By Julio P. Yap, Jr.

For more than 20 years, the farmer-families of Sitio Candalaba in Barangay Cabacungan, La Castellana, Negros Occidental had no other recourse but to fetch water for their needs from a natural spring which was more than two kilometers from their respective houses.

To fetch water may be a routine chore among people in other areas in the country, but the villagers of Candalaba and the adjacent Sitio Balucanag have to navigate a treacherous mountain trail with slippery boulders from Kanlaon Volcano and thick vegetation.

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For over two decades, the villagers of Candalaba had to take a long, difficult trek over two kilometers from their homes just to fetch water for their daily
needs. It was especially hard on the elderly, women, and children.

But with the installation of two hydraulic ram pumps, things changed for the better. Now, they no longer have to endure the burden of having to carry containers of water on a difficult and dangerous trail spanning over two kilometers. The water project for Sitio Candalaba was realized under the Sagana at Ligtas na Tubig Para sa Lahat or SALINTUBIG program of the Department of the Interior and Local Government (DILG).

The ram pump was developed by the Ecological and Agricultural Development Foundation, Inc. (EcoAgri) and RU Foundry and Machine Shop Corporation in Bacolod City, owned by Ramon Uy.

According to Uy, the hydraulic ram pump model developed by EcoAgri and RU Foundry and Machine Shop Corporation, with the help of Engineer Dominador Clavejo, a provincial technical director at the regional office of the Department of Science and Technology (DOST), uses the force of water running downhill through a drive pipe in order to pump water uphill that is much higher than its source.

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EcoAgri executive director Aladino Moraca (left) explains how a ram pump operates.

The ram pump project, which has a community reservoir, was able to supply the water needs of the Candalaba community, which is composed of about 115 families or more than 600 individuals.

The water surplus from the ram pump also irrigated the organic rice farms at the sitio, and the villagers were able to maintain a community pond that is now abundant with tilapia that can be harvested for food.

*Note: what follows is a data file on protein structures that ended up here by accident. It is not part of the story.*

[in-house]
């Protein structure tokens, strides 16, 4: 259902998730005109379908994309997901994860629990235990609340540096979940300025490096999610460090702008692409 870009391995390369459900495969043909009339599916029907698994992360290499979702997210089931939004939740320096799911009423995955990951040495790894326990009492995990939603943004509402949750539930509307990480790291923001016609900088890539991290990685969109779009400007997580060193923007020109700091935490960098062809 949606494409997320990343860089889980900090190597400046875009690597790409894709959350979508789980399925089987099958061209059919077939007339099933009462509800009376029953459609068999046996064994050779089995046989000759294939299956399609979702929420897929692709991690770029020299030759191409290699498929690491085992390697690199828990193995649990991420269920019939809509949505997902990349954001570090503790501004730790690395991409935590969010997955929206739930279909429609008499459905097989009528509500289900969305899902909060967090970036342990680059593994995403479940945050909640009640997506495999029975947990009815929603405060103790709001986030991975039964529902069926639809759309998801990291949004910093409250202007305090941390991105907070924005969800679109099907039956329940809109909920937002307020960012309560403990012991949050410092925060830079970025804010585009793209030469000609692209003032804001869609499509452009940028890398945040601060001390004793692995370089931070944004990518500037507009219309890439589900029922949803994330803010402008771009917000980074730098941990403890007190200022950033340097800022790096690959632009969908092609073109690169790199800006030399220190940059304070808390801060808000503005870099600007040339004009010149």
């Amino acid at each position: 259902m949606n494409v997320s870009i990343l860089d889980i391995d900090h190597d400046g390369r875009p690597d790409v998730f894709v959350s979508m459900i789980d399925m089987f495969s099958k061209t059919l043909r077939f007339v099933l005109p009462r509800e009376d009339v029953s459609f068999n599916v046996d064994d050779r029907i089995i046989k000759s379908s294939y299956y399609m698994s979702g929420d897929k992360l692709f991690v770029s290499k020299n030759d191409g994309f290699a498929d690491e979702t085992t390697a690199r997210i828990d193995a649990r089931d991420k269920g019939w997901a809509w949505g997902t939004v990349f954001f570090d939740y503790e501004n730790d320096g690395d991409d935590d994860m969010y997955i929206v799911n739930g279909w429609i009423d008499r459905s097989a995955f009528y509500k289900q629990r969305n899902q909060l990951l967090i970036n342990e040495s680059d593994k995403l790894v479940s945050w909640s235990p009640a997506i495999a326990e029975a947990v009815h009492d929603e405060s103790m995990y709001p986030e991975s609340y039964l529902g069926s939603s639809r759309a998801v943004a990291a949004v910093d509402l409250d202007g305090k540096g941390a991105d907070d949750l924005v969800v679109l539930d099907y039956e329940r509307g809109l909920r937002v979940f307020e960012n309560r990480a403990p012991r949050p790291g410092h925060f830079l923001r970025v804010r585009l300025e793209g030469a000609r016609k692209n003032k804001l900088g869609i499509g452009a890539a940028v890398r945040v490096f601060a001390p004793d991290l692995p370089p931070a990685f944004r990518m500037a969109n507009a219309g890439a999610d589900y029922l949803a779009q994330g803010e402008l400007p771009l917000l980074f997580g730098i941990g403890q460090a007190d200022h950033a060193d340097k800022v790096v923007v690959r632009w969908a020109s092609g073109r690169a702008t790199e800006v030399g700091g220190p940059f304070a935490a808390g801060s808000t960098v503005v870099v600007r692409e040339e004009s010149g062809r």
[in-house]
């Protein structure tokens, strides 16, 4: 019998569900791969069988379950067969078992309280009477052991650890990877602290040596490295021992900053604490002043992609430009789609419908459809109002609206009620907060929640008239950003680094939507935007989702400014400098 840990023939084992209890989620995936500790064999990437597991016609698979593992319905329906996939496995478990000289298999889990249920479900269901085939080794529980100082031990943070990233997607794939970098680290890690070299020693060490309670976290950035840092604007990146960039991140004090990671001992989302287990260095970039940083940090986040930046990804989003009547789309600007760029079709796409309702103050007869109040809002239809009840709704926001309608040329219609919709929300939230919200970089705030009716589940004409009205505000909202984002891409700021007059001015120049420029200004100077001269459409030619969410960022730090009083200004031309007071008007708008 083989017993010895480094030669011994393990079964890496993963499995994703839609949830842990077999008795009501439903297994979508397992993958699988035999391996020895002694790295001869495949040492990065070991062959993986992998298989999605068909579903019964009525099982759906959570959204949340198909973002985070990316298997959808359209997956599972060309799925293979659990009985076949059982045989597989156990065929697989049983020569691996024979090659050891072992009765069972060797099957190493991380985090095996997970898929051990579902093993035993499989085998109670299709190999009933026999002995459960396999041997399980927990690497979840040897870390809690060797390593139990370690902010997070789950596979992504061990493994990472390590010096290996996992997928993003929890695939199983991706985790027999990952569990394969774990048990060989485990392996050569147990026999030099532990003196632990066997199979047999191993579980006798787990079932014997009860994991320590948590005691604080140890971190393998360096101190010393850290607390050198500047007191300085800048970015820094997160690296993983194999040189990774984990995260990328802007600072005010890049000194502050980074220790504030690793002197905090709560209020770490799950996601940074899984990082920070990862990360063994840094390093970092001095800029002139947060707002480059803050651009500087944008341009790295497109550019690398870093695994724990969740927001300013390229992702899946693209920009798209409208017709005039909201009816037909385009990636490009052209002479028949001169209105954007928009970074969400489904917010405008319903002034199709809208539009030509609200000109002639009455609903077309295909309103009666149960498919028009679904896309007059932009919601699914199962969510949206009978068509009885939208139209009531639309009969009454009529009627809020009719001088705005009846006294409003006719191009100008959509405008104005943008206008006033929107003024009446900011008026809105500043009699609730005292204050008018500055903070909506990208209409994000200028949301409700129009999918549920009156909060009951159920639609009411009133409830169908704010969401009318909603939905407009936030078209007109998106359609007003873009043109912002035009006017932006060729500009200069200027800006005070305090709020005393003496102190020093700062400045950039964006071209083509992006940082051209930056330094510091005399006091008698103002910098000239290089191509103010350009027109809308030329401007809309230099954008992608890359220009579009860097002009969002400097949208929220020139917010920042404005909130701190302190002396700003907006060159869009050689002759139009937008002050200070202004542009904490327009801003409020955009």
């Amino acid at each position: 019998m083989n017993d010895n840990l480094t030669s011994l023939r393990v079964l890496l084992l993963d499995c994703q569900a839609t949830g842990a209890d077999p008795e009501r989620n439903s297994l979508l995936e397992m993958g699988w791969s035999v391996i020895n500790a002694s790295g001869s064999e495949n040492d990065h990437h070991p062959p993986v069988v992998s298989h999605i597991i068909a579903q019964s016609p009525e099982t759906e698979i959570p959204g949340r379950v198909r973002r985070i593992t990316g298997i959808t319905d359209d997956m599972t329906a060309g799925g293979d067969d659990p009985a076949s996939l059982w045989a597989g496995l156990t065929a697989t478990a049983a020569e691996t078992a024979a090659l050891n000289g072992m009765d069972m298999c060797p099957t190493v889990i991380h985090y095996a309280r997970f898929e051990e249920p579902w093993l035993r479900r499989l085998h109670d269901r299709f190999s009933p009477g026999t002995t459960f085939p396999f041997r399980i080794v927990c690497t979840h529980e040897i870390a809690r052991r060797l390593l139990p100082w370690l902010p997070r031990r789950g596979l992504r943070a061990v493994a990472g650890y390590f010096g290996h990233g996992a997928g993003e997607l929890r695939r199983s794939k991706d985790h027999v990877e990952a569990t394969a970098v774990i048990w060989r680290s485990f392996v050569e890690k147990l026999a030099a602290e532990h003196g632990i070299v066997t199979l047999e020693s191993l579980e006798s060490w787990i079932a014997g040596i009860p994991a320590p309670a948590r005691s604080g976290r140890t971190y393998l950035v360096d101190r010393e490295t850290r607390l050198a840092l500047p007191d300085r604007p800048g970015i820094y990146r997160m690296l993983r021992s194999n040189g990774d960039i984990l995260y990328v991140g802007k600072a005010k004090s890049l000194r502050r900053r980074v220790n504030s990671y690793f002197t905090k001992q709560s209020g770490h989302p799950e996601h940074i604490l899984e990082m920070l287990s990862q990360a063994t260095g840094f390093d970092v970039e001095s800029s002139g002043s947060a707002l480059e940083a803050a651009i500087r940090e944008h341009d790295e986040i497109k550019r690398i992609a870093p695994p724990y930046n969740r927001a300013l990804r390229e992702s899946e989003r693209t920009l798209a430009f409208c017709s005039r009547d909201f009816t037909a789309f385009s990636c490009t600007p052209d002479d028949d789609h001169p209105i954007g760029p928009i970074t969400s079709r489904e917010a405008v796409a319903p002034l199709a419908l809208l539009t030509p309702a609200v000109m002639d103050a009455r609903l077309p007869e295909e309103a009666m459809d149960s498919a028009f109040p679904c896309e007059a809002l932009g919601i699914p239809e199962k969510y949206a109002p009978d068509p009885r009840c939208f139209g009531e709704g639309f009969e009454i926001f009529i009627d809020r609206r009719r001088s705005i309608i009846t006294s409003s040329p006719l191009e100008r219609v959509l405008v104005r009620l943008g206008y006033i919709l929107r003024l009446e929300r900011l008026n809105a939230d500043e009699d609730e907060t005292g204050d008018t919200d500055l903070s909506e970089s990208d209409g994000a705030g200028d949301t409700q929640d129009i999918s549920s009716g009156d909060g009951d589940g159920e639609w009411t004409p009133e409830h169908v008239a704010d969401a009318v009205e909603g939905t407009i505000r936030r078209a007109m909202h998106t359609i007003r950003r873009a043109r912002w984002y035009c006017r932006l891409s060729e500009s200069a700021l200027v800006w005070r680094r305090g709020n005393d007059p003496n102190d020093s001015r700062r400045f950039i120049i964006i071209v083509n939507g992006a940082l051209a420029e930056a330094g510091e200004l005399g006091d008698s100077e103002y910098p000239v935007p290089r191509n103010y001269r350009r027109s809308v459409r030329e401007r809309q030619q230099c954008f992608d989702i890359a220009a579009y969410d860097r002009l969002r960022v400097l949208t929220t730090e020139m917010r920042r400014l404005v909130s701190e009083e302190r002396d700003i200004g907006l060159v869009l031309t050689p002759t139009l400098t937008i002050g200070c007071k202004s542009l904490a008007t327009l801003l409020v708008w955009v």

Water outlets were installed in areas that are accessible to the villagers, and Uy said the availability of water has improved health, sanitation, and hygiene in the community.

This is the community fishpond at the sitio where the villagers can get fresh tilapia for their consumption.

Water contamination has been avoided, and the villagers have started to construct toilets to properly dispose of human waste.

In order to ensure the sustainability of the project, the villagers formed the Candalaba-Lower Balucanag Water Consumer Association that is presently headed by Danilo Gelacio. It collects a modest amount for the maintenance of the ram pumps.

Aser Gelido, a farmer in the community who was trained by the RU Foundry and Machine Shop Corporation as a technician, is responsible for maintaining the smooth operations of the ram pumps. These have remained in tiptop condition after a year-and-a-half of supplying the water needs of the villagers.

Since the pumps remained trouble-free for that period, the association was able to accumulate more than PhP20,000 in savings, which they intend to use as capital for other livelihood projects.

For his part, EcoAgri executive director Aladino Moraca, or “Nonoy,” as he is fondly called, said household incomes in the community increased by at least 30 percent with the creation and/or expansion of various agricultural and livelihood activities.

The surplus water coming from the two pumps is diverted to the ricefields in Candalaba, providing much-needed irrigation for the growing of organic black rice.

Freed from the need to fetch water from a distant and difficult-to-reach source, the women and children are now able to contribute more to livelihood activities. With the pumps, the families now hope to provide a better future for their children.

Incidentally, the RU Foundry and Machine Shop Corporation fabricates different models of shredders which are used to produce organic fertilizers through vermiculture.

Aside from shredders, Uy also manufactures many other kinds of farm equipment and machines, like a hammer mill that crushes waste glass materials for construction use, a rock crusher that breaks stones and pebbles to the required construction sizes, a rice thresher, an essential oil distiller, and a biogas system.

An organic farming advocate, Uy established EcoAgri in 2008; it is very active in teaching farmers to produce their own organic fertilizer.

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These days, the farmer-families of Candalaba just wait for their turn to draw water from a faucet that is connected to a community reservoir supplied by the ram pumps.

Through EcoAgri, the farmers are also provided with marketing support so that they don’t have to worry about selling their harvests; the foundation has vowed to buy all the organic rice produced by its farmer-cooperators.

The advocacy of Ramon Uy is worth replicating in many areas of the country where it is needed most.

This appeared in Agriculture Monthly’s October 2015 issue.